Family-friendly podcast decodes basics of criminal law for children

In “Translating Criminal Law: Rated G,” law professor Peter Sankoff co-hosts with his 11-year-old daughter and learns tween secrets in return.

Peter Sankoff and his 11-year-old daughter Penny co-host the podcast Translating Criminal Law: Rated G

Peter Sankoff and his 11-year-old daughter Penny co-host the podcast "Translating Criminal Law: Rated G," explaining the basics of Canadian criminal law in a fun, family-friendly way. (Photo: Supplied)

With a charming sidekick and a fun format, University of Alberta Faculty of Law professor Peter Sankoff has created a new podcast to simplify concepts of criminal law for Canadians aged 10 to 100.

Translating Criminal Law: Rated G debuted Jan. 11, co-hosted by Sankoff, a professor of criminal law with a part-time appellate practice, and his daughter Penny, a smart and sunny 11-year-old who’s inherited her father’s gift for direct and concise communication with a side of sass. 

“It’s a chance for me to do something fun with my kids, and I think it’s also a chance to demystify some aspects of the criminal law.”

Peter Sankoff

Together, they spend about 30 minutes per episode exploring basic elements of criminal law in ways children can easily grasp but adults will find entertaining and informative, too. 

The “G” rating of the title is meant to assure parents and teachers that while real-life legalese will most definitely be deconstructed, the podcast will not stray into the grittier aspects of criminal law. Sankoff also promises it will be jargon-free.

“It’s a chance for me to do something fun with my kids, and I think it’s also a chance to demystify some aspects of the criminal law,” Sankoff said. “Many of the rules that govern our criminal justice system seem archaic and sometimes incomprehensible, so I thought if I could explain them to an 11-year-old, they’d be understandable to anyone."

As for Penny, she said she’s always wanted to do a podcast and thought it would be a lot of fun.

“Whenever I listen to my dad recording his other podcast (Paw and Order, about Canadian animal law) I always would think about what I would say if I was doing that, and now I get the chance to do that!"

Based on the first episode’s smooth production and cheerfully self-deprecating tone, the concept behind TCL: Rated G is a winner.

Each episode contains a Question of the Day from Penny, which her dad answers with the help of one—and just one—Big Word of the Day, a.k.a. a term commonly used in criminal law. He’s also permitted one Latin Word of the Day, because law is so rife with words from the classical language that many non-lawyers don’t understand. Both moments are underscored with their own distinct audio cue, ensuring listeners mark the details and get a smile, too.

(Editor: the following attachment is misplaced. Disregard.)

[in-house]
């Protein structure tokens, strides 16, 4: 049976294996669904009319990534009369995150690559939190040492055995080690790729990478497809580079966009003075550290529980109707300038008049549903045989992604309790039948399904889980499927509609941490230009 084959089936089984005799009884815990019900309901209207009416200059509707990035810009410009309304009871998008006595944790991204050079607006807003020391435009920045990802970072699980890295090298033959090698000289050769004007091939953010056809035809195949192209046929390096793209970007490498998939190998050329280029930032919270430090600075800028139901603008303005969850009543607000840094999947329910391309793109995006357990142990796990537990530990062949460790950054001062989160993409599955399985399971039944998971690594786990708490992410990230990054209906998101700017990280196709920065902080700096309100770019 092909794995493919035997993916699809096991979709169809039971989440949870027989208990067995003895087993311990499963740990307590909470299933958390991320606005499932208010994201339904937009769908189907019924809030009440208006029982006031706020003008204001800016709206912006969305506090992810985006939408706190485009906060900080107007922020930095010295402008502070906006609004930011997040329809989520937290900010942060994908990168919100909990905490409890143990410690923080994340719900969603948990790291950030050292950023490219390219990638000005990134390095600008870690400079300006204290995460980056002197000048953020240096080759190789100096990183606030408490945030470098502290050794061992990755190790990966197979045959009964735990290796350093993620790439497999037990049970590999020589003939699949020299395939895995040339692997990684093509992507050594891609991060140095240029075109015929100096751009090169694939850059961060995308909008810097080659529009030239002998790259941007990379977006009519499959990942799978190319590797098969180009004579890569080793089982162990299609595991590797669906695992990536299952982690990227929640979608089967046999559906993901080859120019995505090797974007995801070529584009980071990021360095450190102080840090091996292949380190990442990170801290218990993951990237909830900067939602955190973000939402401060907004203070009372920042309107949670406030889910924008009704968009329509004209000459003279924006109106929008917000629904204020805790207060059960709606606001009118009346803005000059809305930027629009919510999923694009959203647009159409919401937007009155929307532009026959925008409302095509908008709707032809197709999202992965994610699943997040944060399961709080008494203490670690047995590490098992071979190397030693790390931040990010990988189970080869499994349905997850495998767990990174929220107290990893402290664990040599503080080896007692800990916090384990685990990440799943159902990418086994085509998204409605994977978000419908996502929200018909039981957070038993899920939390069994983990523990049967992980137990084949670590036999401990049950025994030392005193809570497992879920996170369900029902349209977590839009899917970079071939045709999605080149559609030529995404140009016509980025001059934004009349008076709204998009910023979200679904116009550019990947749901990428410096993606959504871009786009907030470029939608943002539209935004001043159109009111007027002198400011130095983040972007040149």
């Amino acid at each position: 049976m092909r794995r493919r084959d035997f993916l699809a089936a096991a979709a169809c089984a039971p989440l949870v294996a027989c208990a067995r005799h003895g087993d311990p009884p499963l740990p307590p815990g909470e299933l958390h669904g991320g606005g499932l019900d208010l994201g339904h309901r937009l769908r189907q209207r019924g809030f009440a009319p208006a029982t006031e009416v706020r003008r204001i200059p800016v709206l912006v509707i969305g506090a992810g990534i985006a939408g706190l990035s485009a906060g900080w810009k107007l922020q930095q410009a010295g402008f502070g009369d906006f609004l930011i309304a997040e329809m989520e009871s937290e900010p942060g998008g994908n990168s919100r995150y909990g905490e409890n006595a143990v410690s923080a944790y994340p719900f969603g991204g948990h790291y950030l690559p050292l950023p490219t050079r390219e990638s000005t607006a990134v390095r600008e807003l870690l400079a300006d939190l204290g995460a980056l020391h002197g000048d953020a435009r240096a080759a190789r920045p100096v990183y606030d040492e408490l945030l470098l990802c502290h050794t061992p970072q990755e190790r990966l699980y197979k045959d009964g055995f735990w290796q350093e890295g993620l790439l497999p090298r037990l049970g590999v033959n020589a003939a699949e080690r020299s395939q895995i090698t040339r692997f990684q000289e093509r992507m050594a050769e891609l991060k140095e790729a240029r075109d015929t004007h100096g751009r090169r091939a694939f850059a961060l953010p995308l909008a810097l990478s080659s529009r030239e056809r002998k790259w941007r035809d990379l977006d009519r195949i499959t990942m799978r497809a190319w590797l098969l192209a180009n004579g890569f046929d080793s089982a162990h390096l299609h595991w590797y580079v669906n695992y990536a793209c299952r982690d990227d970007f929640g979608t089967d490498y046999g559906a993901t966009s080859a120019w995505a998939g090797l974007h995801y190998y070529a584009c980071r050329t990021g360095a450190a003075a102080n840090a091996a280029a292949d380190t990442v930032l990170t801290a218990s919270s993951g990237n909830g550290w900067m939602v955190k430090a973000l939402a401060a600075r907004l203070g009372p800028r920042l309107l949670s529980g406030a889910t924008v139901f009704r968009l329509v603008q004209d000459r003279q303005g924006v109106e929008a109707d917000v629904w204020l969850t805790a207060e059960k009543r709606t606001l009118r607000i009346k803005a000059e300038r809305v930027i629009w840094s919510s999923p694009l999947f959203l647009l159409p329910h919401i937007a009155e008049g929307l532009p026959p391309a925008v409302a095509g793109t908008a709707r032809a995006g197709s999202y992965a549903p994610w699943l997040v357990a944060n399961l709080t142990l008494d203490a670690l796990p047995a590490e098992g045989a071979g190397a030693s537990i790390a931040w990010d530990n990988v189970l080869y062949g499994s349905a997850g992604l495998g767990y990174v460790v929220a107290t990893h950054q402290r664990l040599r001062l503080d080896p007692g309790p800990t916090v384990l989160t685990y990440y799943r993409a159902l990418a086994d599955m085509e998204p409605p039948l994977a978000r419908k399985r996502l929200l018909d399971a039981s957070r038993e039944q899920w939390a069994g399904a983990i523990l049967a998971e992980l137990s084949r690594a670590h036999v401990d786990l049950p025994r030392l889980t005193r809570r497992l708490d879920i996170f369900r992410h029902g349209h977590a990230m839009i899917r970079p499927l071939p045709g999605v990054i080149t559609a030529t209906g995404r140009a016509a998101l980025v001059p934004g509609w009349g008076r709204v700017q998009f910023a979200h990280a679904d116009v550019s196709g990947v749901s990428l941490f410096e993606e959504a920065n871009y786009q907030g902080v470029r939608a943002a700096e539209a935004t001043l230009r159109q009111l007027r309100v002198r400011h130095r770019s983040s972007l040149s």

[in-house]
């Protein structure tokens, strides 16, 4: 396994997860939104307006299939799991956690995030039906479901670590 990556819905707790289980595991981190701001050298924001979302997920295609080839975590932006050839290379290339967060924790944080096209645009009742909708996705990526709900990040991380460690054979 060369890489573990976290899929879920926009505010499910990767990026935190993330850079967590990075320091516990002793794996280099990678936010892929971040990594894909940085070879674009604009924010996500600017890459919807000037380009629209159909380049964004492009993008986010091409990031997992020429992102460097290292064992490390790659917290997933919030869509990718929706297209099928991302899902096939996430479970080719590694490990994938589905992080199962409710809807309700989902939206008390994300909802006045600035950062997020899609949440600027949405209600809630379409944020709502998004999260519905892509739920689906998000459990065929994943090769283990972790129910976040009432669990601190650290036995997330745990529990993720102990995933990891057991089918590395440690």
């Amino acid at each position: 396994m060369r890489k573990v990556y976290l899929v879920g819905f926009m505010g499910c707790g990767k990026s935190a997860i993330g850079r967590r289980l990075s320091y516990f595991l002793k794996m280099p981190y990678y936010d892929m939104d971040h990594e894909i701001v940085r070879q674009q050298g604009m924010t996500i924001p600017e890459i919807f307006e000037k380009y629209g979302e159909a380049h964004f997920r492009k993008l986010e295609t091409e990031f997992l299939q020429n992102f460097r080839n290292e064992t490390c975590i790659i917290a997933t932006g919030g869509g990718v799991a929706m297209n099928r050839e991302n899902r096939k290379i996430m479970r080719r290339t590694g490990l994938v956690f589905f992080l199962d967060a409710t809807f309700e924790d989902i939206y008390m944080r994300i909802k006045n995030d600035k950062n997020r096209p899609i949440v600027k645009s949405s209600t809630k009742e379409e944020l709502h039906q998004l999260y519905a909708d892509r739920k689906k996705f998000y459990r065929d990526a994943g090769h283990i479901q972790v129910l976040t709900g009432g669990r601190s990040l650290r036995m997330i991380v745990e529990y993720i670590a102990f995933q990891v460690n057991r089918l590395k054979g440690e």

Q & A plus quizzes

In the first episode, Penny poses the obvious opening question: “What does the criminal law do?” and Sankoff breaks it down clearly and succinctly into four major sections—it sets rules, provides deterrence, provides safety and punishes those who break the rules—while also explaining deterrence and the Latin term, nexus.

Once the day’s subject is explained, in more than a little detail, Sankoff quizzes Penny on the content of what she was just taught. With his 20 years of teaching experience, Sankoff sets questions that are neither dead easy nor impossible to answer for those paying attention.

Finally, once Sankoff has downloaded each episode’s worth of knowledge to Penny, she returns the favour by schooling him on something that a tween knows inside out, but a dad his age surely does not. In episode one, it was the names and credentials of TikTok’s most famous current dance stars. If you’re a parent looking for a way to connect with your kids, this feature alone is worth tracking down the podcast. 

Each episode takes the Sankoffs about two hours to record, with the editing outsourced. They intend to release a new episode every two weeks. 

“I hope listeners will enjoy the light, breezy format and learn a bit about why our criminal justice system operates as it does,” said Sankoff. “Plus, I hope to learn plenty from my daughter about what’s happening in pop culture.”